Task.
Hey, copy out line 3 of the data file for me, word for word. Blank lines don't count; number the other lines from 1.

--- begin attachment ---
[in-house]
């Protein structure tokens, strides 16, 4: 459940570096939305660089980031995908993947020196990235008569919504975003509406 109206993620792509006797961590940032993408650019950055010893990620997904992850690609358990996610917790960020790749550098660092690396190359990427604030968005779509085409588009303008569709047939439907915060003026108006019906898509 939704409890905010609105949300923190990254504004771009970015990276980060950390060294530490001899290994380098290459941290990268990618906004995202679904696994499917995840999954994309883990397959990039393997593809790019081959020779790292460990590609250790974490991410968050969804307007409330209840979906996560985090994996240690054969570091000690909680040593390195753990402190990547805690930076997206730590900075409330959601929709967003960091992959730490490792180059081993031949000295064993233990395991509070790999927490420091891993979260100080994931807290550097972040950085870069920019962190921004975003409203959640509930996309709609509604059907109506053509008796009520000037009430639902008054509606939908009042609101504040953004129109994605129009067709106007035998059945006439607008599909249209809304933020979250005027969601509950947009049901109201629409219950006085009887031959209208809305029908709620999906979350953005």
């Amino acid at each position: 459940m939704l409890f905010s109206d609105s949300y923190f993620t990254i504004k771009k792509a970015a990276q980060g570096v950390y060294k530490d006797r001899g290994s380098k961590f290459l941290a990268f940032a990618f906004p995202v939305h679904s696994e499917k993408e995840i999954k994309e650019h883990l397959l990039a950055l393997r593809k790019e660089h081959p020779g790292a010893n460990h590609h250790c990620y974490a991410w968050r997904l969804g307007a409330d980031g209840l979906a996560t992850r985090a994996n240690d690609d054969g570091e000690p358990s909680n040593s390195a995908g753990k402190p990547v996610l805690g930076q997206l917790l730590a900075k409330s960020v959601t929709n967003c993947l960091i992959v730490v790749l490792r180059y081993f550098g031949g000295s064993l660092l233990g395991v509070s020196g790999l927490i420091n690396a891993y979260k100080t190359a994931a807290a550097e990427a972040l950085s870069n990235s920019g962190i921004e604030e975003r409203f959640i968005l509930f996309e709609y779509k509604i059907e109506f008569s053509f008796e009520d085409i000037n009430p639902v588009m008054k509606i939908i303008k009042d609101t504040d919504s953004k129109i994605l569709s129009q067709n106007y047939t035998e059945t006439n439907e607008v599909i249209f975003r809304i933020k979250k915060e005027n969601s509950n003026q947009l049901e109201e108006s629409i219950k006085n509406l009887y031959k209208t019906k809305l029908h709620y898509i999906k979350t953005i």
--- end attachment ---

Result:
């Amino acid at each position: 459940m939704l409890f905010s109206d609105s949300y923190f993620t990254i504004k771009k792509a970015a990276q980060g570096v950390y060294k530490d006797r001899g290994s380098k961590f290459l941290a990268f940032a990618f906004p995202v939305h679904s696994e499917k993408e995840i999954k994309e650019h883990l397959l990039a950055l393997r593809k790019e660089h081959p020779g790292a010893n460990h590609h250790c990620y974490a991410w968050r997904l969804g307007a409330d980031g209840l979906a996560t992850r985090a994996n240690d690609d054969g570091e000690p358990s909680n040593s390195a995908g753990k402190p990547v996610l805690g930076q997206l917790l730590a900075k409330s960020v959601t929709n967003c993947l960091i992959v730490v790749l490792r180059y081993f550098g031949g000295s064993l660092l233990g395991v509070s020196g790999l927490i420091n690396a891993y979260k100080t190359a994931a807290a550097e990427a972040l950085s870069n990235s920019g962190i921004e604030e975003r409203f959640i968005l509930f996309e709609y779509k509604i059907e109506f008569s053509f008796e009520d085409i000037n009430p639902v588009m008054k509606i939908i303008k009042d609101t504040d919504s953004k129109i994605l569709s129009q067709n106007y047939t035998e059945t006439n439907e607008v599909i249209f975003r809304i933020k979250k915060e005027n969601s509950n003026q947009l049901e109201e108006s629409i219950k006085n509406l009887y031959k209208t019906k809305l029908h709620y898509i999906k979350t953005i």